In Käsebier Takes Berlin, the journalist Gabriele Tergit wrote a searing satire of the excesses and follies of the Weimar Republic. Chronicling a country on the brink of fascism and a press on the edge of collapse, Tergit’s novel caused a sensation when it was published in 1931.
In Berlin, 1930, the name Käsebier is on everyone’s lips. A literal combination of the German words for “cheese” and “beer,” it’s an unglamorous name for an unglamorous man – a small-time crooner who performs nightly on a shabby stage for labourers, secretaries, and shopkeepers. Until the press shows up.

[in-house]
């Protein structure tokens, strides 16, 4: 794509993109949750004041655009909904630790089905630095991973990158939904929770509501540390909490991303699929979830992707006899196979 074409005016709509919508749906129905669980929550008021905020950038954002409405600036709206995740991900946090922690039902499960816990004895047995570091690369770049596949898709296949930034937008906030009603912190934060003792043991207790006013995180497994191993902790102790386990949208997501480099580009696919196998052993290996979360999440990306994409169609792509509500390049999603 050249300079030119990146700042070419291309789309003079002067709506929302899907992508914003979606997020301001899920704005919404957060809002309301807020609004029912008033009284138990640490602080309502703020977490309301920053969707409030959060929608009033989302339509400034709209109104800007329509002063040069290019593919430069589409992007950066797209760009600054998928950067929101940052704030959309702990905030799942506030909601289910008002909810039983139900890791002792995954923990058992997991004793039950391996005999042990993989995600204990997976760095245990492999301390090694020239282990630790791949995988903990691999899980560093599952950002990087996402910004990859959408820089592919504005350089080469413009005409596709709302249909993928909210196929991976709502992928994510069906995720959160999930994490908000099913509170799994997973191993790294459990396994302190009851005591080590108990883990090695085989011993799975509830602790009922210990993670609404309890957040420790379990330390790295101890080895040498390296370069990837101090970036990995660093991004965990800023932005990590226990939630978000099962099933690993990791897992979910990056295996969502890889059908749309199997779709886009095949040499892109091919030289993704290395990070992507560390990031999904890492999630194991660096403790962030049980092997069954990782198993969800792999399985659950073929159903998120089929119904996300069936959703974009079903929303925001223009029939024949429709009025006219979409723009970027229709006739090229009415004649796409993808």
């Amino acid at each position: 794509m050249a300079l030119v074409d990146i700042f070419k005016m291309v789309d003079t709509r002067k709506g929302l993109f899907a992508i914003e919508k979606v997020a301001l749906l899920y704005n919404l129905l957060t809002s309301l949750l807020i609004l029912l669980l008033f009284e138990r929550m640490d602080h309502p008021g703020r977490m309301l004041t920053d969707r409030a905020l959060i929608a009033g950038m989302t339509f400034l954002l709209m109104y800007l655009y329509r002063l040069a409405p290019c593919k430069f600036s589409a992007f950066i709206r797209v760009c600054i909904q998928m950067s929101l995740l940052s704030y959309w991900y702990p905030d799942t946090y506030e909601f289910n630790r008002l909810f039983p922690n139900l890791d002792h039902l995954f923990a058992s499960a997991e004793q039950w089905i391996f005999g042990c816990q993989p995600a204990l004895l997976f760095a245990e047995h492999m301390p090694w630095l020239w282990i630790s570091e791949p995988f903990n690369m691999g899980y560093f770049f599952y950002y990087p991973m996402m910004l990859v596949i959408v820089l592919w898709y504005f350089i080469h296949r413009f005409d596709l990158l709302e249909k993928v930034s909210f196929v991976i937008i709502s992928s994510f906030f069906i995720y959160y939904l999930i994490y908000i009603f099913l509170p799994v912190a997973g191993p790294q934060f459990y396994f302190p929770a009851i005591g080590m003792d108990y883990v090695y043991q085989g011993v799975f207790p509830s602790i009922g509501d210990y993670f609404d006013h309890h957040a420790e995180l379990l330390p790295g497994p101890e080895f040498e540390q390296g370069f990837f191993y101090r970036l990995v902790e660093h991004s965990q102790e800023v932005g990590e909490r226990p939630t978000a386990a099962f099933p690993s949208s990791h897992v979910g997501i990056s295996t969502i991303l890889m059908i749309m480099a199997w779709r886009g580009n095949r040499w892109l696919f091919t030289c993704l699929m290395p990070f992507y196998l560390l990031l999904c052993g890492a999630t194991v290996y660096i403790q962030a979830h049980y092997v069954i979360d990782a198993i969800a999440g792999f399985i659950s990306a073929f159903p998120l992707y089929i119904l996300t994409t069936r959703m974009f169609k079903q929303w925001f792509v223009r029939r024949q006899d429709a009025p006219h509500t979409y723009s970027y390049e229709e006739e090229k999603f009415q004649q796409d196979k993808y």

In the blink of an eye, this everyman is made a star: one who can sing songs for a troubled time. Margot Weissmann, the arts patron, hosts champagne breakfasts for Käsebier; Muschler the banker builds a theatre in his honour; Willi Frachter, a parvenu writer, makes a killing from Käsebier-themed business ventures and books. All the while, the journalists who catapulted Käsebier to fame watch the monstrous media machine churn in amazement – and are aghast at the demons they have unleashed.
Paperback; 304 pages; 250g;